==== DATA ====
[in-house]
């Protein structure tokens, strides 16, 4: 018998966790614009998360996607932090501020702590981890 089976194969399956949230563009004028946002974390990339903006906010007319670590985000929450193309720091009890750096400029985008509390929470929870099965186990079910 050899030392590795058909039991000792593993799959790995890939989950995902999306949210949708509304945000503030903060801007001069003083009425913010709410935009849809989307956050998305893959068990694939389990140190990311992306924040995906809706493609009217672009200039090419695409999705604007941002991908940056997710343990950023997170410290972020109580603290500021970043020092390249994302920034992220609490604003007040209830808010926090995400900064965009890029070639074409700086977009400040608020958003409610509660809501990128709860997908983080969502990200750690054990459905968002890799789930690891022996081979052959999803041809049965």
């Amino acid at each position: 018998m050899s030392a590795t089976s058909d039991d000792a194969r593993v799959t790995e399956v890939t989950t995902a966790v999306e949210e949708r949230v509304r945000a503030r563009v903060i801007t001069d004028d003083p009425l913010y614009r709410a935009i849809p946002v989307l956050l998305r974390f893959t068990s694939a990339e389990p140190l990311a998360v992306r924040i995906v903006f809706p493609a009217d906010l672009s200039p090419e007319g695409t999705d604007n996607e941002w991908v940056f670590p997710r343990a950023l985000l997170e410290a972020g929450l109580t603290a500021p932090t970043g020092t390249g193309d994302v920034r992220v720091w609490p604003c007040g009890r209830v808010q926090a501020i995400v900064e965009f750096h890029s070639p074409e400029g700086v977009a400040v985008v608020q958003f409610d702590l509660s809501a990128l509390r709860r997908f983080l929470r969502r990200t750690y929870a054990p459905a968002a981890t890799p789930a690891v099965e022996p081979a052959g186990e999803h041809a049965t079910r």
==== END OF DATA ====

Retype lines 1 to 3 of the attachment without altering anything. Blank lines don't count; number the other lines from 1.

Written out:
[in-house]
């Protein structure tokens, strides 16, 4: 018998966790614009998360996607932090501020702590981890 089976194969399956949230563009004028946002974390990339903006906010007319670590985000929450193309720091009890750096400029985008509390929470929870099965186990079910 050899030392590795058909039991000792593993799959790995890939989950995902999306949210949708509304945000503030903060801007001069003083009425913010709410935009849809989307956050998305893959068990694939389990140190990311992306924040995906809706493609009217672009200039090419695409999705604007941002991908940056997710343990950023997170410290972020109580603290500021970043020092390249994302920034992220609490604003007040209830808010926090995400900064965009890029070639074409700086977009400040608020958003409610509660809501990128709860997908983080969502990200750690054990459905968002890799789930690891022996081979052959999803041809049965």
């Amino acid at each position: 018998m050899s030392a590795t089976s058909d039991d000792a194969r593993v799959t790995e399956v890939t989950t995902a966790v999306e949210e949708r949230v509304r945000a503030r563009v903060i801007t001069d004028d003083p009425l913010y614009r709410a935009i849809p946002v989307l956050l998305r974390f893959t068990s694939a990339e389990p140190l990311a998360v992306r924040i995906v903006f809706p493609a009217d906010l672009s200039p090419e007319g695409t999705d604007n996607e941002w991908v940056f670590p997710r343990a950023l985000l997170e410290a972020g929450l109580t603290a500021p932090t970043g020092t390249g193309d994302v920034r992220v720091w609490p604003c007040g009890r209830v808010q926090a501020i995400v900064e965009f750096h890029s070639p074409e400029g700086v977009a400040v985008v608020q958003f409610d702590l509660s809501a990128l509390r709860r997908f983080l929470r969502r990200t750690y929870a054990p459905a968002a981890t890799p789930a690891v099965e022996p081979a052959g186990e999803h041809a049965t079910r």